Thunderstorms Return This Week - But Some Will be Severe!



(Valid At 9 AM MDT Sunday, April 9, 2017).


A Pacific cold front was sweeping eastward across New Mexico this Sunday morning producing gusty southwesterly to westerly winds ahead of and behind the frontal boundary. These winds were gusting between 35-55 mph across the Southeastern plains and the mountains. 

After seeing our high temps today climb up into the 80's across the local area Monday through Wednesday will be slightly cooler with highs ranging from the mid 70's to near 80.

More importantly though will be the return of low level Gulf of Mexico moisture as the dryline backs west this upcoming week. Dew point temperatures across the local area today will be in the single digits. By Tuesday we will see our dew point temperatures climb up into the low 50's and by Wednesday our dew points will be in the 55 to 60 range.

Combine this with surface based cape values increasing to 1,500 to 2,000 j/kg by Tuesday night and our chances for thunderstorms will increase as several short waves sweep across the area in the upper level southwesterly flow aloft. The atmosphere will become increasingly unstable Tuesday into Thursday supporting the possibility of a few Supercell Thunderstorms.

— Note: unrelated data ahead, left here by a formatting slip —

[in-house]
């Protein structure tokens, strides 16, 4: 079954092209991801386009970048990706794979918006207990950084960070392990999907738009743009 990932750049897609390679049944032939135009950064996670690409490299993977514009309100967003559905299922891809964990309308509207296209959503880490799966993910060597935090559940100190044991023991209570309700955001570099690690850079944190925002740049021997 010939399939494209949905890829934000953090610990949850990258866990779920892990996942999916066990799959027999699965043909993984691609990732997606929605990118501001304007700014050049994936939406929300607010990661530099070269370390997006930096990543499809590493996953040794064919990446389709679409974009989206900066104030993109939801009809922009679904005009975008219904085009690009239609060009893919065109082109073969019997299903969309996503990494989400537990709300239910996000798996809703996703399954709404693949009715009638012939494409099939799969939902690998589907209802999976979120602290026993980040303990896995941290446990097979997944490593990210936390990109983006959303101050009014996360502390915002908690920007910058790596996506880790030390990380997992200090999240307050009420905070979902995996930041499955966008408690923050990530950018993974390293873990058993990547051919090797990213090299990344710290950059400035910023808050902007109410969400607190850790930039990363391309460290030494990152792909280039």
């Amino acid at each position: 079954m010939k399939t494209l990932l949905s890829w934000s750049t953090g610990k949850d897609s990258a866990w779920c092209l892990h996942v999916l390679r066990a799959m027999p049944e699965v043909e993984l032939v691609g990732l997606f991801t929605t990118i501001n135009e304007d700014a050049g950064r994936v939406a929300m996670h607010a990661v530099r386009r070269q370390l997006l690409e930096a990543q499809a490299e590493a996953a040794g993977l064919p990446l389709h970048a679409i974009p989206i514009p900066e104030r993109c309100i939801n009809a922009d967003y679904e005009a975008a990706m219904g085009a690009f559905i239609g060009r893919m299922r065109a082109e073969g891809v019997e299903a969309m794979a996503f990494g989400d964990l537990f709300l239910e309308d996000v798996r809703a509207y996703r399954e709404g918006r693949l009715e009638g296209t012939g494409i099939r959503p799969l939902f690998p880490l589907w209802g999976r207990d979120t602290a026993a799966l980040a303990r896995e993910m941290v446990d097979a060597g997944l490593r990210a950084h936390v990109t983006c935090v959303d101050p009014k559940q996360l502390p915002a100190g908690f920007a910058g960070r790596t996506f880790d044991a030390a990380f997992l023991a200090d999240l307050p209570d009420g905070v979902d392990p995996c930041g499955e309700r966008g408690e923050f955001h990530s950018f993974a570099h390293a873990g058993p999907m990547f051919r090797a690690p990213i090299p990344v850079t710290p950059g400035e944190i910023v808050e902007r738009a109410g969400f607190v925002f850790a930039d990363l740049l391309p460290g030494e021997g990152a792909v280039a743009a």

Valid At 6 PM MDT Sunday.

Valid At 6 PM Monday.

Valid At 6 PM MDT Tuesday.

Valid At 6 PM MDT Wednesday.


Valid At 6 PM MDT Sunday.

Valid At 6 PM Monday.

Valid At 6 PM Tuesday.

Valid At 6 PM Wednesday.

Severe T-Storms Possible Tuesday - Thursday. 


(Monday).


Although the good news is that it appears that most of us will have a decent shot at getting wet this upcoming week...it will come with a price. Nothing unusual about this given that we are entering our severe weather season. Severe thunderstorms can and have happened every month of the year locally and typically the heart of our season runs from mid May through mid June. 

At this time the best chances for severe weather in Southeastern New Mexico appear to be from Tuesday afternoon through Wednesday, and possibly through Friday.

A thunderstorm is characterized as being severe when it produces the following:

A tornado.
Surface wind gusts of 50 knots or 58 mph or higher.
Hail the size of a quarter (1.00") or greater in diameter. 

Severe thunderstorms can and often do produce all of these also with heavy rains that lead to localized flash flooding. Not to mention deadly cloud to ground lightning strikes.
                                  
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